This is the first time that I have profiled a guy for my “Aha” interview series and I think I am starting with a great one!
I first discovered Marine Layer when my husband’s friend used to rock one of their great t-shirts with the signature logo of someone in a hammock tied to the Golden Gate Bridge. I loved it immediately; great logo, colors, fit and quality. (From my Gap buyer days I know a good t-shirt when I see one)
And then they opened a store right in my hood, the Marina district of San Francisco. When I learned that the founder, Mike Natenshon used to work in finance and made a career change to do this, I was even more intrigued. Love profiling local stories like this.
Here is his story:
Tell me about what you do for work.
I run a casual clothing company in San Francisco called Marine Layer. We make awesome t-shirts, polos and hoodies. I started the company because I could never find really soft, good fitting shirts and my girlfriend was getting tired of me wearing the same five shirts over and over again.
What type of work were you doing prior to what you are doing now?
I worked in finance as an investment banking analyst. No fun.
What kinds of frustrations did you have with your previous job?
Too many to list probably. But at the end of the day I just don’t think I was meant to work in a cubicle all day cramming away on excel models.
How did you come to discover this was what you were meant to do?
I didn’t. I just started trying to make a nice t-shirt. Turns out there is a lot that goes into doing that. I found it really rewarding trying to solve all of the different puzzles that come up when you’re trying to turn a concept into a viable business.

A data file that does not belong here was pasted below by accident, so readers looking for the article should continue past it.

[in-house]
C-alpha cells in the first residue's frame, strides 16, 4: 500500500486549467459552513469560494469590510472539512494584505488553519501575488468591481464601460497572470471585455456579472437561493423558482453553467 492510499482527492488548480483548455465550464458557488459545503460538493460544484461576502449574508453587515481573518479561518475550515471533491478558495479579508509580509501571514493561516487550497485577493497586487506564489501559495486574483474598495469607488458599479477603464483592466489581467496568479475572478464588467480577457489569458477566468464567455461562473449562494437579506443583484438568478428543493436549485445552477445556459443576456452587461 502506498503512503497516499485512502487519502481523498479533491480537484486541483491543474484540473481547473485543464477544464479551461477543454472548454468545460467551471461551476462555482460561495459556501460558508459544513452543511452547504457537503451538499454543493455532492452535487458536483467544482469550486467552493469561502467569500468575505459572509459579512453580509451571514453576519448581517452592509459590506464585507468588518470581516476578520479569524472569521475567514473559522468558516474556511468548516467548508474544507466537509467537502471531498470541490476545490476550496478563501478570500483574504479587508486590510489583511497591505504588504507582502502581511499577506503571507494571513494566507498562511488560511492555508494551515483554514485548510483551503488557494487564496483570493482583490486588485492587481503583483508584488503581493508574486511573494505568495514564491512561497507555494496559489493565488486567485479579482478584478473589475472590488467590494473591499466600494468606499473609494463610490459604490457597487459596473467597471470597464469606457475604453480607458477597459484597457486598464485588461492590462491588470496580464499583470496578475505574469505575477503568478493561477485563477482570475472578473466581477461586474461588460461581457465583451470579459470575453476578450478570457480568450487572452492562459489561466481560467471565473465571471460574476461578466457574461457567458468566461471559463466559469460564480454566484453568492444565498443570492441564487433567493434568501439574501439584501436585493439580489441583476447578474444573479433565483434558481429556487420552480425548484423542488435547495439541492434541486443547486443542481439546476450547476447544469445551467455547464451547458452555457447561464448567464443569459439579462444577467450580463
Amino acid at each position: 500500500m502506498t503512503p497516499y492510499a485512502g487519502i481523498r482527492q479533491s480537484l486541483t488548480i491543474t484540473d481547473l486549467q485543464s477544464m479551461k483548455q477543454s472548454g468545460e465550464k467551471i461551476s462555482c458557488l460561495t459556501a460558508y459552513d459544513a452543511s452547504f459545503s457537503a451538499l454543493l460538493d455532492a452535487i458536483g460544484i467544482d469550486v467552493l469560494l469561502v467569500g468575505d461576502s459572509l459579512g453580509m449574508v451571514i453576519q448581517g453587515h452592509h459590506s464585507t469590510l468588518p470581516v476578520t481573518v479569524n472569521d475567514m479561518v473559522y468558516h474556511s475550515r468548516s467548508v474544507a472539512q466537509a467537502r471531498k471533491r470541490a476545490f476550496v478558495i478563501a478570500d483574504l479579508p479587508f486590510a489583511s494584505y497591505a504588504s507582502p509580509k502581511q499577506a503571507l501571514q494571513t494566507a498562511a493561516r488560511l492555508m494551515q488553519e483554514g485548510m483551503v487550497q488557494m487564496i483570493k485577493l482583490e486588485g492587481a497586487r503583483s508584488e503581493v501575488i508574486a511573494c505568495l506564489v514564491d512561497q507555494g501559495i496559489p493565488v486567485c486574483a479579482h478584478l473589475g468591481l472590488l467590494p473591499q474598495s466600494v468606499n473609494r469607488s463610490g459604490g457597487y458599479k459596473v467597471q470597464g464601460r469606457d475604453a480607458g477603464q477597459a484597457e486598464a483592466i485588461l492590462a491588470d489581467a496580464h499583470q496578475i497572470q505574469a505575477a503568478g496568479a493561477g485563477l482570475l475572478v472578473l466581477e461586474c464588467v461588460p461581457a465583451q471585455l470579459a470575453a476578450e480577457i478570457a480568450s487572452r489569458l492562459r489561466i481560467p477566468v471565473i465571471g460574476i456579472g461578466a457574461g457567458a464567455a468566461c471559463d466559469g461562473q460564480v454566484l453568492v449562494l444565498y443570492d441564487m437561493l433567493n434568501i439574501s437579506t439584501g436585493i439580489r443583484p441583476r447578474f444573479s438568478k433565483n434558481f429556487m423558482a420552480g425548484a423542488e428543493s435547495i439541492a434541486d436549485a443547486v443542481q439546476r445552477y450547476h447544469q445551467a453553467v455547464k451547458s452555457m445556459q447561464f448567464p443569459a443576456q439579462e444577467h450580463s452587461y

What fears did you have to overcome to take the leap?
The scariest part of it was taking the financial leap. I had to put around $25,000 onto my personal credit cards to get our first run of shirts made. I believed in the product, but usually you have to take a financial leap of faith before everyone else does. No one is going to pre-buy your product and investors aren’t generally just going to give you money before you assume some of the risk yourself.
The other piece that was difficult was just putting yourself out there to potentially fail. All of my friends and family knew what I was trying to do and the thought of it not working out always seemed embarassing. In reality, almost everyone wants to see you succeed and they don’t care if you don’t so that was a pleasant surprise, but it was stressful at first.
What do you love most about what you do?
I don’t know. I love it all even though most of the work is very normal stuff. I work a lot more than I used to and am a lot more stressed out, but I wouldn’t ever go back to what I was doing before. There is just something different about having ownership over something that makes it much easier to work at and makes every day tasks a lot more rewarding. I love shipping out our shirts every day. Packing the orders and taking them all to the post office is very tangible. Feels like I’m accomplishing something every day. Maybe my standards of accomplishment are too low, but it’s fun…
If you were to give advice to people thinking about changing careers, what would it be?
You don’t have to go crazy and throw some coffee in your bosses face and march out of your office, but at some point it will take a leap of faith to try something new. I’m not sure if my business will succeed or fail, but either way I’m much happier now and am glad I took a chance.